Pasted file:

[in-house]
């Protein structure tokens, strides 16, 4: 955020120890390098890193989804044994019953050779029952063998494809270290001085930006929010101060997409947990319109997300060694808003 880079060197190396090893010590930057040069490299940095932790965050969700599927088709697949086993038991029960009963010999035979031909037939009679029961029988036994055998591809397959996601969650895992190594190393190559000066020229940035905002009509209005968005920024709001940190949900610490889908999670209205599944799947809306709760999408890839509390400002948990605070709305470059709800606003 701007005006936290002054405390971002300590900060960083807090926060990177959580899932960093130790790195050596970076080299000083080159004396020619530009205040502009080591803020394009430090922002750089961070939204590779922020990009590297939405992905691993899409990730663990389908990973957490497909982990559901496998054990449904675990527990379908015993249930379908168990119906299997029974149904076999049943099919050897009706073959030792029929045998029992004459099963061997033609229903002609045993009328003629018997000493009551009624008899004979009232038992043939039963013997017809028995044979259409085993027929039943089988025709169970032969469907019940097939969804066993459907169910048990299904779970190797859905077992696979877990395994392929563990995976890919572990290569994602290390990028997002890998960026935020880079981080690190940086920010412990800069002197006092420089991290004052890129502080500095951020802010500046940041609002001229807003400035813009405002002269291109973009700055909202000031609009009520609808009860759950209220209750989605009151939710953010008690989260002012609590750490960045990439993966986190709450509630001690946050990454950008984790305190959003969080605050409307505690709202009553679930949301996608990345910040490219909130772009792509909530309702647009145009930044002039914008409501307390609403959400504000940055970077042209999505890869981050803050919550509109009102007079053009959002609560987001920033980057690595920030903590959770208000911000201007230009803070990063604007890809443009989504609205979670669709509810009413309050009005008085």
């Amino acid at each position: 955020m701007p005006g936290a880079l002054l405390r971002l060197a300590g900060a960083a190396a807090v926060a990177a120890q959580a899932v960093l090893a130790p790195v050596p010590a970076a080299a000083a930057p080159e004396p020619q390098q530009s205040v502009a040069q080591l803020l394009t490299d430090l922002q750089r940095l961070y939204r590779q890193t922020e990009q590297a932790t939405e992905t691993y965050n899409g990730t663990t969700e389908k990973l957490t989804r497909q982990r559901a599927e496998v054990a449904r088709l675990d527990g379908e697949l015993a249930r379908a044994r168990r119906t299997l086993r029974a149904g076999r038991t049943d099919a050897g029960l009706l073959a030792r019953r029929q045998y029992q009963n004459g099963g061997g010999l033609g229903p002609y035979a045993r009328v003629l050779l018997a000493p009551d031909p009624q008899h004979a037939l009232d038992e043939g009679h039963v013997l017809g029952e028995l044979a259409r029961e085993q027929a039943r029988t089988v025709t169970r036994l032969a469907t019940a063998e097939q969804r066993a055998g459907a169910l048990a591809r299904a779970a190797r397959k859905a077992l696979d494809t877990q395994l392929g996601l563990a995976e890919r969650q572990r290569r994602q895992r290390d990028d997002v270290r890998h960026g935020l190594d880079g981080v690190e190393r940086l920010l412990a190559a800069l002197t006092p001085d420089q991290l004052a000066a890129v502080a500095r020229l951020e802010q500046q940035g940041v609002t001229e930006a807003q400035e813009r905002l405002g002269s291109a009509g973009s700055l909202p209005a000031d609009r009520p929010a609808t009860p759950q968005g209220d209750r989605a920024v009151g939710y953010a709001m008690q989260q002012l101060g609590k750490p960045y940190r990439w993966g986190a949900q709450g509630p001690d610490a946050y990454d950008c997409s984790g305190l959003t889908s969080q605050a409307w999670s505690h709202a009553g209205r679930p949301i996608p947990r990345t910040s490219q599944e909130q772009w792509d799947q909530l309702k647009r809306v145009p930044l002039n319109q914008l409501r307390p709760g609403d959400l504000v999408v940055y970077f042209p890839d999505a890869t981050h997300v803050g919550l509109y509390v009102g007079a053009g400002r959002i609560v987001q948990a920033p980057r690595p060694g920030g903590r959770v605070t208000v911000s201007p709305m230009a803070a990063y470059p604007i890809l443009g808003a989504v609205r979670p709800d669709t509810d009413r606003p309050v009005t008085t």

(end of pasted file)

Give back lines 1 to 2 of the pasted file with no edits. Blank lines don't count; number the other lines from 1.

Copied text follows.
[in-house]
């Protein structure tokens, strides 16, 4: 955020120890390098890193989804044994019953050779029952063998494809270290001085930006929010101060997409947990319109997300060694808003 880079060197190396090893010590930057040069490299940095932790965050969700599927088709697949086993038991029960009963010999035979031909037939009679029961029988036994055998591809397959996601969650895992190594190393190559000066020229940035905002009509209005968005920024709001940190949900610490889908999670209205599944799947809306709760999408890839509390400002948990605070709305470059709800606003 701007005006936290002054405390971002300590900060960083807090926060990177959580899932960093130790790195050596970076080299000083080159004396020619530009205040502009080591803020394009430090922002750089961070939204590779922020990009590297939405992905691993899409990730663990389908990973957490497909982990559901496998054990449904675990527990379908015993249930379908168990119906299997029974149904076999049943099919050897009706073959030792029929045998029992004459099963061997033609229903002609045993009328003629018997000493009551009624008899004979009232038992043939039963013997017809028995044979259409085993027929039943089988025709169970032969469907019940097939969804066993459907169910048990299904779970190797859905077992696979877990395994392929563990995976890919572990290569994602290390990028997002890998960026935020880079981080690190940086920010412990800069002197006092420089991290004052890129502080500095951020802010500046940041609002001229807003400035813009405002002269291109973009700055909202000031609009009520609808009860759950209220209750989605009151939710953010008690989260002012609590750490960045990439993966986190709450509630001690946050990454950008984790305190959003969080605050409307505690709202009553679930949301996608990345910040490219909130772009792509909530309702647009145009930044002039914008409501307390609403959400504000940055970077042209999505890869981050803050919550509109009102007079053009959002609560987001920033980057690595920030903590959770208000911000201007230009803070990063604007890809443009989504609205979670669709509810009413309050009005008085």